There MUST be some statistics somewhere that reflect what is actually happening in schools at the moment? Where are they?

    What a load of old flannel about excessive workload having come from the previous Labour government!? Labour haven't been in charge for a long time now and the workload has increased exponentially in the last 3 years. Go figure!?
  4. MrMedia

    MrMedia Star commenter

    Those statistics are in the public domain as are the Teach First statistics. I don't have them to hand but I recall referring to them in an academic piece not that long ago.
  5. snowyhead

    snowyhead Lead commenter

    There are no up-to-date figures to answer your question, however, 77% of NQTs that qualified in 2011 were still teaching in 2014. I don't know how that compares with other graduate professions: law, accountancy, architecture etc, but a loss of 23% of qualified teachers (ie 4738 teachers) within three years of completing ITT doesn't paint a very rosy picture.

    @MrMedia all of the data is available here: workforce survey 2014
    Last edited: Nov 30, 2015
  6. NQT1986

    NQT1986 Occasional commenter

    If anyone could link to them, I'd be interested to read them.
  7. TimeBomb2015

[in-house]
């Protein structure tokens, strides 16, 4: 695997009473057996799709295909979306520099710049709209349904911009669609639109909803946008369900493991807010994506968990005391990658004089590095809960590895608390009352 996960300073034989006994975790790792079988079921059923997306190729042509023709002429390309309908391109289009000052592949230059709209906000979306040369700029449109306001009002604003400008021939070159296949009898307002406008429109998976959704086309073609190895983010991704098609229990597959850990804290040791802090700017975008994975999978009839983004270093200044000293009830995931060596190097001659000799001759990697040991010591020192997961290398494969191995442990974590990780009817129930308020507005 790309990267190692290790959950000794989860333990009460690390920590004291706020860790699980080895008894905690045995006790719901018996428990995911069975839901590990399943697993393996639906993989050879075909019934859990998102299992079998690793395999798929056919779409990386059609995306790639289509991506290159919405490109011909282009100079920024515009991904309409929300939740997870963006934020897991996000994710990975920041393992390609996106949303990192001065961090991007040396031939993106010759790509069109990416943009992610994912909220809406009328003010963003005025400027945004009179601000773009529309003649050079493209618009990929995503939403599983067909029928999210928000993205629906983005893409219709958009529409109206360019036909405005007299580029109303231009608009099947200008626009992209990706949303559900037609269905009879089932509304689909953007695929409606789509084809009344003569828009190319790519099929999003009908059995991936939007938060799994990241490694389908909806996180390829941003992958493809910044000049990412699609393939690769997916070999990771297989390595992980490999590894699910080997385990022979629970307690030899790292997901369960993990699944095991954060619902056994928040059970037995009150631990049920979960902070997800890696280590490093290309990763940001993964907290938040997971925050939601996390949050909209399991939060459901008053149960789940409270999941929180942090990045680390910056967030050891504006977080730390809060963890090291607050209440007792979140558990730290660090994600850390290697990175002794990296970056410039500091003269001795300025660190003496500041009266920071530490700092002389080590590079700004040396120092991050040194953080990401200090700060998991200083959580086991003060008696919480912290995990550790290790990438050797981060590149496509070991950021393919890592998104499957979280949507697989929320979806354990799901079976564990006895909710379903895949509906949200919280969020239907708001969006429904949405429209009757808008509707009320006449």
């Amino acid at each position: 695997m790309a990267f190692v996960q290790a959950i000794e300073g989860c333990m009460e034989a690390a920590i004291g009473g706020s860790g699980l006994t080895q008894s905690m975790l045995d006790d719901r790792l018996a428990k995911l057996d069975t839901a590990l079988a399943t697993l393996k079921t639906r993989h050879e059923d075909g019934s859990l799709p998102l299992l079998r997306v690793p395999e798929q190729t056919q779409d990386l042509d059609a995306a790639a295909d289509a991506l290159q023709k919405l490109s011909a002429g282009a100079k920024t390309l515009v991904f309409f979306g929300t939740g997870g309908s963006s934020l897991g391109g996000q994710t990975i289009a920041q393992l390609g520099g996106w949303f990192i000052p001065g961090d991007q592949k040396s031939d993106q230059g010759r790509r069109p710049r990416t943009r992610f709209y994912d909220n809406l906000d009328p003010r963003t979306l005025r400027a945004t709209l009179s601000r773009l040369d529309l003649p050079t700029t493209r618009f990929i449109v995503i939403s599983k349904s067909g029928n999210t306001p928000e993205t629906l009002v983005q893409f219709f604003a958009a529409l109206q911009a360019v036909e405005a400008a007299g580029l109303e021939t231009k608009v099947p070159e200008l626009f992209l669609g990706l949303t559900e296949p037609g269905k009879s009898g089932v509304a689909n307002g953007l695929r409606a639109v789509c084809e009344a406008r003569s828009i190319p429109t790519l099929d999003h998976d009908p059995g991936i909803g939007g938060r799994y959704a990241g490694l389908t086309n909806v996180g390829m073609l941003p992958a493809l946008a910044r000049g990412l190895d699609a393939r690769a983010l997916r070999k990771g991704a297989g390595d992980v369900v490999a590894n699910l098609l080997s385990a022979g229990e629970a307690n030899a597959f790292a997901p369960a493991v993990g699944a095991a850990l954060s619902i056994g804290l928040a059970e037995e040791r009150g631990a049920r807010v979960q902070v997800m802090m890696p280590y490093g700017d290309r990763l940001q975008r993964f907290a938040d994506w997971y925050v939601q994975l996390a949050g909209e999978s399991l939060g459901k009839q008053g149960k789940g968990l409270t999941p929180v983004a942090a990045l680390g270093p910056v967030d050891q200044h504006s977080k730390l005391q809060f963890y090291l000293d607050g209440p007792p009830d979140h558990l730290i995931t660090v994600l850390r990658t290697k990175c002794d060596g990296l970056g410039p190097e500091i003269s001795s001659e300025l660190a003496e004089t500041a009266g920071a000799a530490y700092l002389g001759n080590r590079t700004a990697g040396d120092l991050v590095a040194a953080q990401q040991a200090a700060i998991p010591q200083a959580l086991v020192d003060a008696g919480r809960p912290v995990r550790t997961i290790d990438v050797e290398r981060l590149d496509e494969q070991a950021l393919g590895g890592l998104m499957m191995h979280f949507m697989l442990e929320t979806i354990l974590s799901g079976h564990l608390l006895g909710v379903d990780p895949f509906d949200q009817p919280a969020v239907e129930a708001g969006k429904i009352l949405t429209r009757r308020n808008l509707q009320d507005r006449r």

TimeBomb2015 Occasional commenter

    workload? In 25 years in the profession I constantly hear the moans about workload.

    I simply disagree there is a heavier workload now than 25 years ago.
  8. TimeBomb2015

    TimeBomb2015 Occasional commenter

  9. lanokia

    lanokia Star commenter

    When I started 12 years ago marking consisted of a grading, a few ticks, some spellings.

    Now it consists of a positive feedback comment [which has to be substantial], a constructive feedback comment [again substantial] and then a question which will push their learning from the previous lesson. We had to do those every two lessons. Oh and for homework.

    Plus spelling and grammar etc. So what once took 30 minutes, can now take two hours.

    Clearly you have a better experience than me. Happy for you. But the workload has shifted.
  10. Compassman

    Compassman Star commenter

    You may notice that 'Timebomb' has only just joined this forum. Another dfe plant?
  11. TimeBomb2015

    TimeBomb2015 Occasional commenter

    Different schools have different expectations. I do expect good feedback, meaningful, plus the targets, but I also expect other things too, which used to be common but less so now.
    On another forum there's a query from a teacher about asking working hours questions before or after an interview; the poster said explicitly he won't offer extra curricular. Many have told him don't bother applying to their school - overseas forum - as it is a requirement.

    BTW: surely you do spellings via the kids? Marking each others whilst you read them out?
  12. TimeBomb2015

    TimeBomb2015 Occasional commenter

    Another work shy socialist union rep?
  13. NQT1986

    NQT1986 Occasional commenter


    I've been teaching for nearly 20 and the workload is unrecognisable from then. 'Data' as we know it now hardly existed-there was some vague nod at setting a target at the end of the year for KS1 for each child in writing, but that's about it-now that takes hours every half term.

    The marking policy was simple (tick- right and x=wrong) and any colour could be used, certainly no triple marking. This really did not take long!

    PRP didn't exist, so no paperwork was needed there.